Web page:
The cabin is classic 911, which is to say both minimalistic and luxurious at the same time. It’s difficult explaining what 911s feel like inside because they manage to be both bare-bones sports cars and luxury GT cars when you want them to be. The 911’s scope of abilities is simply remarkable. It feels special enough to be used as a weekend toy or a track car, but ordinary enough that you could genuinely daily drive one every single day without any hassle.
The driving position, for instance, is absolutely bang on. You sit nice and low like you do in a Porsche Cayman, but because the 911 is bigger, you get a lot more space. As a result, you have more legroom and headroom, in addition to two rear seats you can use to seat smaller adults in a pinch (although kids will be fine back there).
The tech is dated, but the materials still feel premium and build quality is solid. I challenge anyone to take a seat inside this 911 and argue that it feels 16 years old, because it just doesn’t. Apart from some design features and the dated display, there aren’t many faults with the cabin.
Engine and Performance
Power comes from a 3.6-litre flat-six developing 325 horsepower and 273 lb-ft of torque, mounted in the rear, just behind the axle. This particular example uses a six-speed manual gearbox to send power to the rear wheels only, hence the ‘2’ in the ‘Carrera 2’ name. Performance figures are impressive even by today’s standards: 0-60 mph in 4.7 seconds and a 177 mph top speed. As is the case with every 911 built to date, it’s the way the car delivers its power that makes it so enjoyable and fun.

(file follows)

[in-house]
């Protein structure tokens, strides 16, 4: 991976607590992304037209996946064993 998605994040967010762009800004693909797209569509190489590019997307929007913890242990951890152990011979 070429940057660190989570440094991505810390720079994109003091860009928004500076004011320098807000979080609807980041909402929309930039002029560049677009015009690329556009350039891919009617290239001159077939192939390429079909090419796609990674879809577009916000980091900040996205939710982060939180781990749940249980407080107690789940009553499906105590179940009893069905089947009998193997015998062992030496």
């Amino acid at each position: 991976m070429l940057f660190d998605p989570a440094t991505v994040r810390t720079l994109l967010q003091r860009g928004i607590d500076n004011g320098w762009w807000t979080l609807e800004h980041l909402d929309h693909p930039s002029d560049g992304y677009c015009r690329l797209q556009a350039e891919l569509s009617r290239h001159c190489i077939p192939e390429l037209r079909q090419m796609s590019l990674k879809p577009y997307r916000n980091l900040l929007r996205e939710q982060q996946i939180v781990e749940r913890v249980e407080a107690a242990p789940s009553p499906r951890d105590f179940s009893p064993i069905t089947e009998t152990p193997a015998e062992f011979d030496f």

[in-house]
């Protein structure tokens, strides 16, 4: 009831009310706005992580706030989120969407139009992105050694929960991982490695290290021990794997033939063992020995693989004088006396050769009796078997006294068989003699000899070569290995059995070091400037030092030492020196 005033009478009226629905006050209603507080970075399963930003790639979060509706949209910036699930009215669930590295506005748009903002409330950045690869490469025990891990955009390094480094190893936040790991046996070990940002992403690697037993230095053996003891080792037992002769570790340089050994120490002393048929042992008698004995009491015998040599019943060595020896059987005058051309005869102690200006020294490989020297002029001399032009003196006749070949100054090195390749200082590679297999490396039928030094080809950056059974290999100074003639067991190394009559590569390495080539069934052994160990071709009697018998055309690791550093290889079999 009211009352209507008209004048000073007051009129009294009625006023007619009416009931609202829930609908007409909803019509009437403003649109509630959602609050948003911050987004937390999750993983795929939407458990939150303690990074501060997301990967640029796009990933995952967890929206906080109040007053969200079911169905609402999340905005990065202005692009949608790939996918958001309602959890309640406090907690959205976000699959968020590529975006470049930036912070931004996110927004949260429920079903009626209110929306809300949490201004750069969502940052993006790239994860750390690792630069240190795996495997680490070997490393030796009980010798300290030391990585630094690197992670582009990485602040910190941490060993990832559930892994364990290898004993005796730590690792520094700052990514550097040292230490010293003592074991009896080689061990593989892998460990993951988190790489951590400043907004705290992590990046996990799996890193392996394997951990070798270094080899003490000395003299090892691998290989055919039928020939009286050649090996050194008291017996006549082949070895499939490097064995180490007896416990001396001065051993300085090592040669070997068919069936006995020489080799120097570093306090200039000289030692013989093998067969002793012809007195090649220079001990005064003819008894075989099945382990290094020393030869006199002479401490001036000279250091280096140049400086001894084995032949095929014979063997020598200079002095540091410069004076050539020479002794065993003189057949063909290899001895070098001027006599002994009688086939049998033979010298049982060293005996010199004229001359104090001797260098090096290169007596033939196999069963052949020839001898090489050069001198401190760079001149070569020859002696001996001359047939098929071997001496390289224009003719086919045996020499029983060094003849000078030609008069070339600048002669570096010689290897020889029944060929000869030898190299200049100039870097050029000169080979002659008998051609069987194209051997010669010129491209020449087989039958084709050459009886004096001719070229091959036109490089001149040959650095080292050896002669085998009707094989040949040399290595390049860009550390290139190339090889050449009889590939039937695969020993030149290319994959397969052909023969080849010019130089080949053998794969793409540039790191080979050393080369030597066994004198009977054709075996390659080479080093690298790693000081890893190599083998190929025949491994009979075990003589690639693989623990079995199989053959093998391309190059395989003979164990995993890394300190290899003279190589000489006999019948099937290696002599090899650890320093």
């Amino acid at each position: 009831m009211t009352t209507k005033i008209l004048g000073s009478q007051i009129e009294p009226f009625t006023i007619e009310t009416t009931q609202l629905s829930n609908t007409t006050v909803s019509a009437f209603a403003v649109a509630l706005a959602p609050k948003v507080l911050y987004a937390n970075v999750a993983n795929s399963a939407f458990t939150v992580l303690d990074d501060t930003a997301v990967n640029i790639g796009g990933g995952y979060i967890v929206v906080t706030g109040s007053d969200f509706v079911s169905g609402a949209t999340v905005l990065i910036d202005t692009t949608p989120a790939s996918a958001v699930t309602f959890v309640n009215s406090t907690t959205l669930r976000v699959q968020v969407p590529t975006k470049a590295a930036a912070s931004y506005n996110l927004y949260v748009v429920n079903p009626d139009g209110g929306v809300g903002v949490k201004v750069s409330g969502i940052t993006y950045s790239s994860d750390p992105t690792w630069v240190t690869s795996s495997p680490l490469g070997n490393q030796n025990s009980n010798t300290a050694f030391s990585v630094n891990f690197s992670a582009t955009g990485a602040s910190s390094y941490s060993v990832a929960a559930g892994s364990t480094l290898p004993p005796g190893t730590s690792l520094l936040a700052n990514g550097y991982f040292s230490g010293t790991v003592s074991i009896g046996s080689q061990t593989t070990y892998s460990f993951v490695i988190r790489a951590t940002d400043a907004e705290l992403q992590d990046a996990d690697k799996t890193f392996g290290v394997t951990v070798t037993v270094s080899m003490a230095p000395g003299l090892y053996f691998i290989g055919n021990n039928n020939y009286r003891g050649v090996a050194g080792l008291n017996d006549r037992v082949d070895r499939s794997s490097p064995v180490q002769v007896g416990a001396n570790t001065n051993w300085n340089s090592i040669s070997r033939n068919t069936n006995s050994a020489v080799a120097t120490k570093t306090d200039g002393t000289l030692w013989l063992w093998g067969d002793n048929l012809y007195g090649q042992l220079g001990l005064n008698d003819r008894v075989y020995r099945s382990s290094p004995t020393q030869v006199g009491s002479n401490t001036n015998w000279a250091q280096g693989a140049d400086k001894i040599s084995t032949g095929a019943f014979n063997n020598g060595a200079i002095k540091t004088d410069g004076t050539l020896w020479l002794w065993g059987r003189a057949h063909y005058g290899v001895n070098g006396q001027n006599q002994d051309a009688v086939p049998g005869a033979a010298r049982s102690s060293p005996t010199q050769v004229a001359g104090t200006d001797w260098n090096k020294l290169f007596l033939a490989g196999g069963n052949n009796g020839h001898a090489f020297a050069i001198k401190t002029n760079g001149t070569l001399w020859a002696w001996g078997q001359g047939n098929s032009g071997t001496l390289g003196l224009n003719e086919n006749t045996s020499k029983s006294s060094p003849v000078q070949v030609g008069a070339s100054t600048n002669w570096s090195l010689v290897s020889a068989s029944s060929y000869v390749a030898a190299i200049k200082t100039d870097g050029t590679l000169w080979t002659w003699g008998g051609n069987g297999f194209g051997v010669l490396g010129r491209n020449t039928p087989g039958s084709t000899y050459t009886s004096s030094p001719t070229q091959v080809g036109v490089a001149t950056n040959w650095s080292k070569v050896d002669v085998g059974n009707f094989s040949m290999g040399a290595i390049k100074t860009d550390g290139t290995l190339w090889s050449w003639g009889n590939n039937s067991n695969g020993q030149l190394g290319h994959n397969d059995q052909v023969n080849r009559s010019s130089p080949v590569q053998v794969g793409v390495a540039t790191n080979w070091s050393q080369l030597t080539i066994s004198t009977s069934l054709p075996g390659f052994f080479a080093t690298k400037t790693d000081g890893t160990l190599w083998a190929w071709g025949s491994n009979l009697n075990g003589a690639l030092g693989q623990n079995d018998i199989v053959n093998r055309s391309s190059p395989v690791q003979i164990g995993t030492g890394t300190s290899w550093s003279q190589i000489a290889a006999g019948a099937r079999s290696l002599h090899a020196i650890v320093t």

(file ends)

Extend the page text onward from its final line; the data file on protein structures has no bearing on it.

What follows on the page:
The flat-six engine is buttery-smooth, both in vibrations and throttle response. I can’t think of a car that’s easier to heel-and-toe than a 997-gen 911 (except maybe a Cayman). Traction coming out of corners is mega. Just plant your foot and you’re off. You do need to help the front end with some trail-braking if you’re pushing it to its absolute limits, but I like that because it’s a car that rewards good driving.
Rowing gears yourself is such a joy too. I know modern PDK units are fast and smooth, but there’s something about changing your own gears that I find incredibly satisfying. Couple its sweet gearstick action with its incredible hydraulic steering, and you quickly realise why people love 911s, especially 997-generation variants.
Model: Porsche 911 (997)
Trim: Carrera 2
Why buy one
With 993 and 964-gen 911 prices reaching the stratosphere, it’s only a matter of time before 997-gen cars begin appreciating too. It’s inevitable. Perhaps they’ll never be as exclusive as old air-cooled Porsches, but I guarantee you’ll miss out on something special if you don’t take this opportunity right now. If you still have your doubts, go out and drive a 911, any 911 will do. I’ve never given a car a perfect 10/10 score so far, but because the 911 is such a jack of all trades, it surely deserves one. If I had to have only one car for the rest of my life, it’d definitely be a 911. So, head to DesperateSeller.co.uk right now where you’ll find a huge selection of used Porsche 911 cars for sale.
DesperateSeller.co.uk rating: 10 out of 10
View the car here: 2004 Porsche 911  - £19,995